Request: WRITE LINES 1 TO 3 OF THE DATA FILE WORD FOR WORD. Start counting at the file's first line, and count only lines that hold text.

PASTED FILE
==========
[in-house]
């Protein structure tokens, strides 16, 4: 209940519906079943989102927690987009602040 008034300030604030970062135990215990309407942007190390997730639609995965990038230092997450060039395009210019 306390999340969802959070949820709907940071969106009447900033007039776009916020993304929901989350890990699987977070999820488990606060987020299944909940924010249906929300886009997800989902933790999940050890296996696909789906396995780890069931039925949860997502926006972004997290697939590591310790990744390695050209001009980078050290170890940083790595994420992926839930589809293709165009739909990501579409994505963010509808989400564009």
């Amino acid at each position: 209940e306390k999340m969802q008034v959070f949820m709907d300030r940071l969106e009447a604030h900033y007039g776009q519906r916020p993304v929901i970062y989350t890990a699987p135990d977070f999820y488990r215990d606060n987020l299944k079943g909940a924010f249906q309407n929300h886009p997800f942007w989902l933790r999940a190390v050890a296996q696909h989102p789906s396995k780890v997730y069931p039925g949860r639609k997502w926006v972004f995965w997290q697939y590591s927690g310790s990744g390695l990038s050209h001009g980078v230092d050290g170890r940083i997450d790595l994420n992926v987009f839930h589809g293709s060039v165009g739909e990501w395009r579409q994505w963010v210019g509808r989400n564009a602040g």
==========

[in-house]
């Protein structure tokens, strides 16, 4: 209940519906079943989102927690987009602040 008034300030604030970062135990215990309407942007190390997730639609995965990038230092997450060039395009210019 306390999340969802959070949820709907940071969106009447900033007039776009916020993304929901989350890990699987977070999820488990606060987020299944909940924010249906929300886009997800989902933790999940050890296996696909789906396995780890069931039925949860997502926006972004997290697939590591310790990744390695050209001009980078050290170890940083790595994420992926839930589809293709165009739909990501579409994505963010509808989400564009």
């Amino acid at each position: 209940e306390k999340m969802q008034v959070f949820m709907d300030r940071l969106e009447a604030h900033y007039g776009q519906r916020p993304v929901i970062y989350t890990a699987p135990d977070f999820y488990r215990d606060n987020l299944k079943g909940a924010f249906q309407n929300h886009p997800f942007w989902l933790r999940a190390v050890a296996q696909h989102p789906s396995k780890v997730y069931p039925g949860r639609k997502w926006v972004f995965w997290q697939y590591s927690g310790s990744g390695l990038s050209h001009g980078v230092d050290g170890r940083i997450d790595l994420n992926v987009f839930h589809g293709s060039v165009g739909e990501w395009r579409q994505w963010v210019g509808r989400n564009a602040g």